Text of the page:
After effectively walking away from the money-sucking automobile market, Ballard Power is now staking its future on a series of niche uses for its hydrogen fuel-cell technology. But will it be enough to survive?
In late February of this year, I joined a group of about 20 investors and analysts in the atrium of the Exchange Tower on King Street West in Toronto. We were there to hear a presentation, but the location of the meeting had a certain emblematic power. The atrium is on the main floor of a 36-floor skyscraper built in 1981 and named for its highest profile tenant, the TSX. It also serves as a mini museum of stock-exchange technology. In a long glass case down one side of the room sit stock-ticker machines as they have evolved through the ages: a series of black boxes, from hand-crank to dial tickers, from clunky computers to the decimal trading systems of the late ’90s and beyond, each box sleeker and smaller and exponentially more powerful than the one that came before.
The fact that we were gathered to hear a presentation from the management of Ballard Power Systems Inc., then, seemed only appropriate, as the company itself is the creator and manufacturer of a black-box technology that has been evolving over the years: the hydrogen fuel cell. This “Investor and Analyst Day,” like a similar one in New York City the day before, wasn’t intended to introduce markets to
that technology, however; it’s been around for many years. What CEO John Sheridan wanted markets to know instead was that this technology has a new future as a result of a new Ballard Power, radically overhauled in structure, in market focus and in value proposition. Having abandoned its 15-year quest to commercialize the hydrogen fuel cell for use in automobiles, Ballard Power, under Sheridan’s leadership since 2005, has reoriented itself toward four strategic niche uses for hydrogen fuel-cell technology: forklifts, backup power units, fuel stacks for buses, and “distributed” power units aimed at industrial settings where there is a local supply of hydrogen.
More crucially – given that Ballard has never reported an annual net profit since Geoffrey Ballard and Firoz Rasul founded the company in 1987, and has racked up just shy of a billion dollars in losses over that period – John Sheridan wanted all of us to know that Ballard Power, in pursuing these four niches, was finally approaching profitability. Specifically, the company would be able to report positive adjusted EBITDA (Earnings Before Interest, Taxes, Depreciation and Amortization adjusted to exclude the effects of non-recurring and/or non-cash revenue gains or expense losses) by the fourth quarter of fiscal 2011. In fiscal 2012, moreover, Sheridan predicted Ballard Power would report net positive adjusted EBITDA across all four quarters.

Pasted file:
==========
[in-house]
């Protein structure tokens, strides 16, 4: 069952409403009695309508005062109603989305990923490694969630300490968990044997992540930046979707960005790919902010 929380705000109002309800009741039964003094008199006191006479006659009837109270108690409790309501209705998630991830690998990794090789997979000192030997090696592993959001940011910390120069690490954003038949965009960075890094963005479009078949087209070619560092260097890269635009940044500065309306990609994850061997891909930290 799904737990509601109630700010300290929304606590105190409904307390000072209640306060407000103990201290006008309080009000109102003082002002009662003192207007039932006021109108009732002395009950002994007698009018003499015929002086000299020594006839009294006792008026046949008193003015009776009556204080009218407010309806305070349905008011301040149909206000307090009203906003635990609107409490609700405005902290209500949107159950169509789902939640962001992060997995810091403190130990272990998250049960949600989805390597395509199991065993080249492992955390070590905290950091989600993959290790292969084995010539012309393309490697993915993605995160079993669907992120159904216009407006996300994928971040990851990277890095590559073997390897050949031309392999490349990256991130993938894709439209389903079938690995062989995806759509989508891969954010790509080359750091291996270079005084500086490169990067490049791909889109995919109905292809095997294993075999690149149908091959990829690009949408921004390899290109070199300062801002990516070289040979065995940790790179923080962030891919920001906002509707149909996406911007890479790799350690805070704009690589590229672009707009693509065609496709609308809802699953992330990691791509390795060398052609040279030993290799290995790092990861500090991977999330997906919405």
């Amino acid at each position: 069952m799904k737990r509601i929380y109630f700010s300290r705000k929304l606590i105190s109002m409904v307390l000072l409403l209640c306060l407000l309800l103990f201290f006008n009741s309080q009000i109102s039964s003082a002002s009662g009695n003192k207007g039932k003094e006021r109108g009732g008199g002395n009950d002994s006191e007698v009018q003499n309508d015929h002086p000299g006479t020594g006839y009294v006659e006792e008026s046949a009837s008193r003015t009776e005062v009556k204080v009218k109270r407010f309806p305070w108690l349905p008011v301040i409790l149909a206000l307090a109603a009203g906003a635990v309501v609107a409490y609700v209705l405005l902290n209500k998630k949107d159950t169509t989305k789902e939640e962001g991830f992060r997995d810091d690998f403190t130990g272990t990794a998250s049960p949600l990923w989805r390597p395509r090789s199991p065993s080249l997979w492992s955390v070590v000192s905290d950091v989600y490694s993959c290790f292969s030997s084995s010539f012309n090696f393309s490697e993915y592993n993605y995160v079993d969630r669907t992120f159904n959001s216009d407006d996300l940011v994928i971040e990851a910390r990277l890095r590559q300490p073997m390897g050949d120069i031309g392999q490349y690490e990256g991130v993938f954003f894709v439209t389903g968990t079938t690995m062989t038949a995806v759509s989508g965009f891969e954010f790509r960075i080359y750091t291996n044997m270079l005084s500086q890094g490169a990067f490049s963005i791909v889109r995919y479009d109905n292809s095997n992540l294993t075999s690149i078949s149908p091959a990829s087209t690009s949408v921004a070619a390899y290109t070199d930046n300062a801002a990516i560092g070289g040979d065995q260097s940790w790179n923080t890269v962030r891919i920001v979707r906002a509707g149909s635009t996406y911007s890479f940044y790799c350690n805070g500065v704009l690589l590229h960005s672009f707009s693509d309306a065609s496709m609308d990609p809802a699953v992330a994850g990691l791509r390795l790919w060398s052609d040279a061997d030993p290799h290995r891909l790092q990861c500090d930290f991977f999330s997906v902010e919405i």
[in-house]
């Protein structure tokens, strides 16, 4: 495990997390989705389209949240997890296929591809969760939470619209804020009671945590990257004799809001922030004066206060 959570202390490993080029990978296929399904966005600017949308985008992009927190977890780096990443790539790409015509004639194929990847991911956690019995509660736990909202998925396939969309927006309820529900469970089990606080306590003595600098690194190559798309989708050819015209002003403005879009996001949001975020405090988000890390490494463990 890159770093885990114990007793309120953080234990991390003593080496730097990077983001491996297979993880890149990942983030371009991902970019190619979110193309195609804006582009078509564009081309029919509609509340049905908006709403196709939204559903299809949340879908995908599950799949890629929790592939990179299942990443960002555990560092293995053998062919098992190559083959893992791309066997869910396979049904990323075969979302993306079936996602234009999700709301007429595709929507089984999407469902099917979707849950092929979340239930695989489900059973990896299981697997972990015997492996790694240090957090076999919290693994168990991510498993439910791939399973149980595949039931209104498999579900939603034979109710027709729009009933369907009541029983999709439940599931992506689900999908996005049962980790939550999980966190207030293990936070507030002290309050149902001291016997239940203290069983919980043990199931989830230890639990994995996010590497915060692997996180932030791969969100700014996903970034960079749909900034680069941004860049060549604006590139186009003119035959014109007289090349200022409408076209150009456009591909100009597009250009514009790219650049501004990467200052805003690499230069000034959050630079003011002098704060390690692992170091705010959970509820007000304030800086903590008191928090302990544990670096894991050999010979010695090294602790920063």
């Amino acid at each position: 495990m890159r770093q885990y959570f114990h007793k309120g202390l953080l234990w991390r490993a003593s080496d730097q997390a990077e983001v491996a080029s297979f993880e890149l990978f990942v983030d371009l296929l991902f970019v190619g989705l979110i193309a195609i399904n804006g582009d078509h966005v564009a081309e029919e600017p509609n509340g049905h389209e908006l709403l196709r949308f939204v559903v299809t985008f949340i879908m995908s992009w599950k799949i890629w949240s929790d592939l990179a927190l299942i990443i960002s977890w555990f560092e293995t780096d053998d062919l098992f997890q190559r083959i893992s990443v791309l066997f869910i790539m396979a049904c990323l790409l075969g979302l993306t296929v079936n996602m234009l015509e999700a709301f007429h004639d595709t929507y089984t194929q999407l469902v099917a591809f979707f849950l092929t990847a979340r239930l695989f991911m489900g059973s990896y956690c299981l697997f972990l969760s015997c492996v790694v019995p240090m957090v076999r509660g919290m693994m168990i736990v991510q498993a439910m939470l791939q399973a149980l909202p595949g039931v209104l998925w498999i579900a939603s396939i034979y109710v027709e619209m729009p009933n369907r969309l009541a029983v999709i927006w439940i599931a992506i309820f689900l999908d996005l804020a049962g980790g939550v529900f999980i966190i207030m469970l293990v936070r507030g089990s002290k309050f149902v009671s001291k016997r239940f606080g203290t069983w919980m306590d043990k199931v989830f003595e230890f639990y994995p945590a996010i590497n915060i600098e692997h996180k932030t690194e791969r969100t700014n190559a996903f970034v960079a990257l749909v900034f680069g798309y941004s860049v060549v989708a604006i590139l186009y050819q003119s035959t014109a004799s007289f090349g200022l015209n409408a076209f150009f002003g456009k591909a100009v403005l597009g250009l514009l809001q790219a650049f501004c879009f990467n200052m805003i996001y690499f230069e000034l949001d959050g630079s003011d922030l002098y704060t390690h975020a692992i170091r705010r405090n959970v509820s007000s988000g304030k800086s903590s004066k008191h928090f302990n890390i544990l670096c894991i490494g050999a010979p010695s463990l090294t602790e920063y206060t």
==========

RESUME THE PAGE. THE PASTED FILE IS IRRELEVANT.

That certainly would be a big deal. To put it in perspective, Ballard Power has made various predictions about its profitability from virtually the beginning. You may recall that the “hydrogen economy” – as heralded by U.S. President George W. Bush in 2003 and heavily touted by his secretary of energy, Spencer Abraham – seemed to be perennially just around the corner. By 2005 we were all going to be powering our cars and industrial applications with these miracle black boxes. Or was it 2008? Or was it 2010? Now, in Toronto, in February 2011, Ballard Power was predicting that it would actually be selling its fuel cells in commercial quantities, for more money than it costs to make them, in just six or seven months’ time.
That prediction was clearly a big part of what the 2011 Investor and Analyst Day was all about. But there was another pivotal moment in the presentation. After Sheridan and CFO Tony Guglielmin had spoken, it was chief technology officer Christopher Guzy’s turn. His job was to talk about the real heart of the matter: the technology, the fuel cell itself on which Ballard and all its predictions ultimately relied, just as the machinery of the TSX had once depended on those ticker-machines in the glass case running the length of the room.
What was the hydrogen fuel cell? How did it work? And how was Ballard planning to reduce its production costs by another 20 to 25 per cent in the next year?
A big man with a handlebar mustache, exuding the same aura of bedrock common sense you might associate with his look-alike, actor Wilford Brimley, Guzy hefted a fuel-cell stack in his hands and turned to the small audience. After seeming to measure up the different things that might be said about this trim and mysterious box, he said, “You put hydrogen in here, you blow air across here. And you get electricity.”